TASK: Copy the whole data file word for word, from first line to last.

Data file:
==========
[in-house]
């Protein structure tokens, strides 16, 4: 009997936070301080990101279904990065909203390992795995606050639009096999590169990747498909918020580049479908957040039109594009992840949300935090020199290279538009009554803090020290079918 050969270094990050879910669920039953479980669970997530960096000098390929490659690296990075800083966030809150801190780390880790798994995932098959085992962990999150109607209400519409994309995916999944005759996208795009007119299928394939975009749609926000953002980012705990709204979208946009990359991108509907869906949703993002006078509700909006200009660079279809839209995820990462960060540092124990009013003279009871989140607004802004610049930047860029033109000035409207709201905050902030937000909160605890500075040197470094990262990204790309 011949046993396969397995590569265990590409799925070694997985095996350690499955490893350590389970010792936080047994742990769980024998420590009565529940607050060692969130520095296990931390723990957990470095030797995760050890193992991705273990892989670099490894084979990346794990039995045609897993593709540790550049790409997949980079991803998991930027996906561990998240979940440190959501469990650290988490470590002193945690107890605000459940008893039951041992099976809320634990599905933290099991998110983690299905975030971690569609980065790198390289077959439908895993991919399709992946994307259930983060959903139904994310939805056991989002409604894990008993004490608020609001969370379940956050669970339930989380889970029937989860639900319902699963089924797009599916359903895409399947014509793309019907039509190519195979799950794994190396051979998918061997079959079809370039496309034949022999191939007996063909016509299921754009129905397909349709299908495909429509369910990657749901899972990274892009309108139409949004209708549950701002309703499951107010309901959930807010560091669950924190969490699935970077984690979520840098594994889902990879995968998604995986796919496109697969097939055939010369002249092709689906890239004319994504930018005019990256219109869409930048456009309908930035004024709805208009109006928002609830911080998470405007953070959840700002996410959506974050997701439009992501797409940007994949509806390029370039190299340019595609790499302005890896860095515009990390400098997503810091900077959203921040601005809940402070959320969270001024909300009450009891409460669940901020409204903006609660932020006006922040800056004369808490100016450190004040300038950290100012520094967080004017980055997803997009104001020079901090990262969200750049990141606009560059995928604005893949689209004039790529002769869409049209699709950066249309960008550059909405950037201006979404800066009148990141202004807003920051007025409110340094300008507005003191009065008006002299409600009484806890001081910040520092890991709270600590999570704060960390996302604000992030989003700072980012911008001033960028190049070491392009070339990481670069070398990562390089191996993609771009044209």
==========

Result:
[in-house]
């Protein structure tokens, strides 16, 4: 009997936070301080990101279904990065909203390992795995606050639009096999590169990747498909918020580049479908957040039109594009992840949300935090020199290279538009009554803090020290079918 050969270094990050879910669920039953479980669970997530960096000098390929490659690296990075800083966030809150801190780390880790798994995932098959085992962990999150109607209400519409994309995916999944005759996208795009007119299928394939975009749609926000953002980012705990709204979208946009990359991108509907869906949703993002006078509700909006200009660079279809839209995820990462960060540092124990009013003279009871989140607004802004610049930047860029033109000035409207709201905050902030937000909160605890500075040197470094990262990204790309 011949046993396969397995590569265990590409799925070694997985095996350690499955490893350590389970010792936080047994742990769980024998420590009565529940607050060692969130520095296990931390723990957990470095030797995760050890193992991705273990892989670099490894084979990346794990039995045609897993593709540790550049790409997949980079991803998991930027996906561990998240979940440190959501469990650290988490470590002193945690107890605000459940008893039951041992099976809320634990599905933290099991998110983690299905975030971690569609980065790198390289077959439908895993991919399709992946994307259930983060959903139904994310939805056991989002409604894990008993004490608020609001969370379940956050669970339930989380889970029937989860639900319902699963089924797009599916359903895409399947014509793309019907039509190519195979799950794994190396051979998918061997079959079809370039496309034949022999191939007996063909016509299921754009129905397909349709299908495909429509369910990657749901899972990274892009309108139409949004209708549950701002309703499951107010309901959930807010560091669950924190969490699935970077984690979520840098594994889902990879995968998604995986796919496109697969097939055939010369002249092709689906890239004319994504930018005019990256219109869409930048456009309908930035004024709805208009109006928002609830911080998470405007953070959840700002996410959506974050997701439009992501797409940007994949509806390029370039190299340019595609790499302005890896860095515009990390400098997503810091900077959203921040601005809940402070959320969270001024909300009450009891409460669940901020409204903006609660932020006006922040800056004369808490100016450190004040300038950290100012520094967080004017980055997803997009104001020079901090990262969200750049990141606009560059995928604005893949689209004039790529002769869409049209699709950066249309960008550059909405950037201006979404800066009148990141202004807003920051007025409110340094300008507005003191009065008006002299409600009484806890001081910040520092890991709270600590999570704060960390996302604000992030989003700072980012911008001033960028190049070491392009070339990481670069070398990562390089191996993609771009044209």